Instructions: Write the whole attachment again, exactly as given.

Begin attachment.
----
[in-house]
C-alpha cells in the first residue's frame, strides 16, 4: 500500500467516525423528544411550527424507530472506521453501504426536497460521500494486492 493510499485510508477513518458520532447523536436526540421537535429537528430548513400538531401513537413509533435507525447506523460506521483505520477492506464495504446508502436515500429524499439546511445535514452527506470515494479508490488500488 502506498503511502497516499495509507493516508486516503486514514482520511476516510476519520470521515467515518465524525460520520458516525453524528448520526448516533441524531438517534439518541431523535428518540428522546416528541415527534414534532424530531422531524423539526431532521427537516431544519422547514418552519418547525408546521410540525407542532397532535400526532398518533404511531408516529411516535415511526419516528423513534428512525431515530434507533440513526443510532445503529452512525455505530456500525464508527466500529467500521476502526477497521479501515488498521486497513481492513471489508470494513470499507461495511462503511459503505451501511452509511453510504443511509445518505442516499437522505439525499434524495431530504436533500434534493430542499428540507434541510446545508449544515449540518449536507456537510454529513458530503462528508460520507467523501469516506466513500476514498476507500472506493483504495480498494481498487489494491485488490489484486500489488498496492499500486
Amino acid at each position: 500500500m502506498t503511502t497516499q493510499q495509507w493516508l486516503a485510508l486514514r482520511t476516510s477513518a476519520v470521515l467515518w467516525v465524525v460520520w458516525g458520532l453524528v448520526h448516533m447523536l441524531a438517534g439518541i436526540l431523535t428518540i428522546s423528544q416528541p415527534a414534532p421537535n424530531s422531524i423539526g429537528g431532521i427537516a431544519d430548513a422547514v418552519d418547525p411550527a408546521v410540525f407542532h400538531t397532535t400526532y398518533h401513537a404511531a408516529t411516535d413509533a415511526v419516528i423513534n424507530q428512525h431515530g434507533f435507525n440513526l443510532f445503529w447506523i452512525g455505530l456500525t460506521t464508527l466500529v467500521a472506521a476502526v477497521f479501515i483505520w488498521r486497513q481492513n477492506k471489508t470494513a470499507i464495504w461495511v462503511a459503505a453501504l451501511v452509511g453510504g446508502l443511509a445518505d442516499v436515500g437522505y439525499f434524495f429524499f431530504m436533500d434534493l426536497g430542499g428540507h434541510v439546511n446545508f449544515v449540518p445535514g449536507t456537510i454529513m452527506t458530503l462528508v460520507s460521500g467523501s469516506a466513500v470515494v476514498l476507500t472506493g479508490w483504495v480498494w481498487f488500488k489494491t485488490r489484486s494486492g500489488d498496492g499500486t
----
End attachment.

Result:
[in-house]
C-alpha cells in the first residue's frame, strides 16, 4: 500500500467516525423528544411550527424507530472506521453501504426536497460521500494486492 493510499485510508477513518458520532447523536436526540421537535429537528430548513400538531401513537413509533435507525447506523460506521483505520477492506464495504446508502436515500429524499439546511445535514452527506470515494479508490488500488 502506498503511502497516499495509507493516508486516503486514514482520511476516510476519520470521515467515518465524525460520520458516525453524528448520526448516533441524531438517534439518541431523535428518540428522546416528541415527534414534532424530531422531524423539526431532521427537516431544519422547514418552519418547525408546521410540525407542532397532535400526532398518533404511531408516529411516535415511526419516528423513534428512525431515530434507533440513526443510532445503529452512525455505530456500525464508527466500529467500521476502526477497521479501515488498521486497513481492513471489508470494513470499507461495511462503511459503505451501511452509511453510504443511509445518505442516499437522505439525499434524495431530504436533500434534493430542499428540507434541510446545508449544515449540518449536507456537510454529513458530503462528508460520507467523501469516506466513500476514498476507500472506493483504495480498494481498487489494491485488490489484486500489488498496492499500486
Amino acid at each position: 500500500m502506498t503511502t497516499q493510499q495509507w493516508l486516503a485510508l486514514r482520511t476516510s477513518a476519520v470521515l467515518w467516525v465524525v460520520w458516525g458520532l453524528v448520526h448516533m447523536l441524531a438517534g439518541i436526540l431523535t428518540i428522546s423528544q416528541p415527534a414534532p421537535n424530531s422531524i423539526g429537528g431532521i427537516a431544519d430548513a422547514v418552519d418547525p411550527a408546521v410540525f407542532h400538531t397532535t400526532y398518533h401513537a404511531a408516529t411516535d413509533a415511526v419516528i423513534n424507530q428512525h431515530g434507533f435507525n440513526l443510532f445503529w447506523i452512525g455505530l456500525t460506521t464508527l466500529v467500521a472506521a476502526v477497521f479501515i483505520w488498521r486497513q481492513n477492506k471489508t470494513a470499507i464495504w461495511v462503511a459503505a453501504l451501511v452509511g453510504g446508502l443511509a445518505d442516499v436515500g437522505y439525499f434524495f429524499f431530504m436533500d434534493l426536497g430542499g428540507h434541510v439546511n446545508f449544515v449540518p445535514g449536507t456537510i454529513m452527506t458530503l462528508v460520507s460521500g467523501s469516506a466513500v470515494v476514498l476507500t472506493g479508490w483504495v480498494w481498487f488500488k489494491t485488490r489484486s494486492g500489488d498496492g499500486t